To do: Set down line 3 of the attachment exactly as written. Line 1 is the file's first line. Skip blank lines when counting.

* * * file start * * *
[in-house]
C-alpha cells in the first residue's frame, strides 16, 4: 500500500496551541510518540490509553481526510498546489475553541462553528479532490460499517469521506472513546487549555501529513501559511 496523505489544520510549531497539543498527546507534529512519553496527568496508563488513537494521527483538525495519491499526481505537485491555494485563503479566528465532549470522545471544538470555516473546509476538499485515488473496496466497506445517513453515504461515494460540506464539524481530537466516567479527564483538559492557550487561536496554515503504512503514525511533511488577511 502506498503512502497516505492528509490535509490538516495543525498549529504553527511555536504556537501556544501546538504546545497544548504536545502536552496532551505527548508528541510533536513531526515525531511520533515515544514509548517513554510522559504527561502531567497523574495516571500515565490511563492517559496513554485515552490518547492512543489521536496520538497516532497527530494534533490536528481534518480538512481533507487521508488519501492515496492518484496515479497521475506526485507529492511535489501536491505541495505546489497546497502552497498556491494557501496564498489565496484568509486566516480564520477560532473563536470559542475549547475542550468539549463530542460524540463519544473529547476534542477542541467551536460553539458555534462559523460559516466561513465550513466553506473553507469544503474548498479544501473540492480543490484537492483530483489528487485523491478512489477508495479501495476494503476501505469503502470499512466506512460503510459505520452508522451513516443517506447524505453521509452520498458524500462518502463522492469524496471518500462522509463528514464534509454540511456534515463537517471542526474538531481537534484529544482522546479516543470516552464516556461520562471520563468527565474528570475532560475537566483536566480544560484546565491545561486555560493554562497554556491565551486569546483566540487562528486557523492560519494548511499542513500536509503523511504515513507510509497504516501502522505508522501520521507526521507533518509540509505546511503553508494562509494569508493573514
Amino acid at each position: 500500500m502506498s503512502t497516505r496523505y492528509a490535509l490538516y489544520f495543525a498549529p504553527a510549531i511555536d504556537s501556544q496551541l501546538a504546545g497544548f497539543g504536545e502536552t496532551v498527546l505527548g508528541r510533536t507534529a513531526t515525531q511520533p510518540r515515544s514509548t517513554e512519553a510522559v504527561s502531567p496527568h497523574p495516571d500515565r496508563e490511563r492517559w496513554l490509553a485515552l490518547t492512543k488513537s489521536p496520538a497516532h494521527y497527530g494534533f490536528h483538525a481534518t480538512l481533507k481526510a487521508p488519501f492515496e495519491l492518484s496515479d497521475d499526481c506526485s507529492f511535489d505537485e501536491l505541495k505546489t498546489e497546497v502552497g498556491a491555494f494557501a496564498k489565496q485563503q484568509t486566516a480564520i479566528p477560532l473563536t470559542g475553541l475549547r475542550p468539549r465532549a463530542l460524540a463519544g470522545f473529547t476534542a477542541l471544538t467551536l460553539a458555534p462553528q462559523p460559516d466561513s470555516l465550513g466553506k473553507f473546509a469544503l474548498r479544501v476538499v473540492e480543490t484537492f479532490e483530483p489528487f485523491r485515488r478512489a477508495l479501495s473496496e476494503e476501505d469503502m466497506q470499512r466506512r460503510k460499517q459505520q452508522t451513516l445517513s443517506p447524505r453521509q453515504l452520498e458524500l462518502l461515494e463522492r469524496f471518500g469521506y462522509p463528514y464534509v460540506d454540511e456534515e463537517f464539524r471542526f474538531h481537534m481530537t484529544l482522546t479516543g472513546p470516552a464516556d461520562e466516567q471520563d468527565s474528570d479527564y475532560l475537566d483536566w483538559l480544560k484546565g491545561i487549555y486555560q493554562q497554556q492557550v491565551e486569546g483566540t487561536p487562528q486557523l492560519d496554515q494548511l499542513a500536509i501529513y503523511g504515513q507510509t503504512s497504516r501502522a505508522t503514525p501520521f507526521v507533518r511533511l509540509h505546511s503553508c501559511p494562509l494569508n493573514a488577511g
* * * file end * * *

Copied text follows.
Amino acid at each position: 500500500m502506498s503512502t497516505r496523505y492528509a490535509l490538516y489544520f495543525a498549529p504553527a510549531i511555536d504556537s501556544q496551541l501546538a504546545g497544548f497539543g504536545e502536552t496532551v498527546l505527548g508528541r510533536t507534529a513531526t515525531q511520533p510518540r515515544s514509548t517513554e512519553a510522559v504527561s502531567p496527568h497523574p495516571d500515565r496508563e490511563r492517559w496513554l490509553a485515552l490518547t492512543k488513537s489521536p496520538a497516532h494521527y497527530g494534533f490536528h483538525a481534518t480538512l481533507k481526510a487521508p488519501f492515496e495519491l492518484s496515479d497521475d499526481c506526485s507529492f511535489d505537485e501536491l505541495k505546489t498546489e497546497v502552497g498556491a491555494f494557501a496564498k489565496q485563503q484568509t486566516a480564520i479566528p477560532l473563536t470559542g475553541l475549547r475542550p468539549r465532549a463530542l460524540a463519544g470522545f473529547t476534542a477542541l471544538t467551536l460553539a458555534p462553528q462559523p460559516d466561513s470555516l465550513g466553506k473553507f473546509a469544503l474548498r479544501v476538499v473540492e480543490t484537492f479532490e483530483p489528487f485523491r485515488r478512489a477508495l479501495s473496496e476494503e476501505d469503502m466497506q470499512r466506512r460503510k460499517q459505520q452508522t451513516l445517513s443517506p447524505r453521509q453515504l452520498e458524500l462518502l461515494e463522492r469524496f471518500g469521506y462522509p463528514y464534509v460540506d454540511e456534515e463537517f464539524r471542526f474538531h481537534m481530537t484529544l482522546t479516543g472513546p470516552a464516556d461520562e466516567q471520563d468527565s474528570d479527564y475532560l475537566d483536566w483538559l480544560k484546565g491545561i487549555y486555560q493554562q497554556q492557550v491565551e486569546g483566540t487561536p487562528q486557523l492560519d496554515q494548511l499542513a500536509i501529513y503523511g504515513q507510509t503504512s497504516r501502522a505508522t503514525p501520521f507526521v507533518r511533511l509540509h505546511s503553508c501559511p494562509l494569508n493573514a488577511g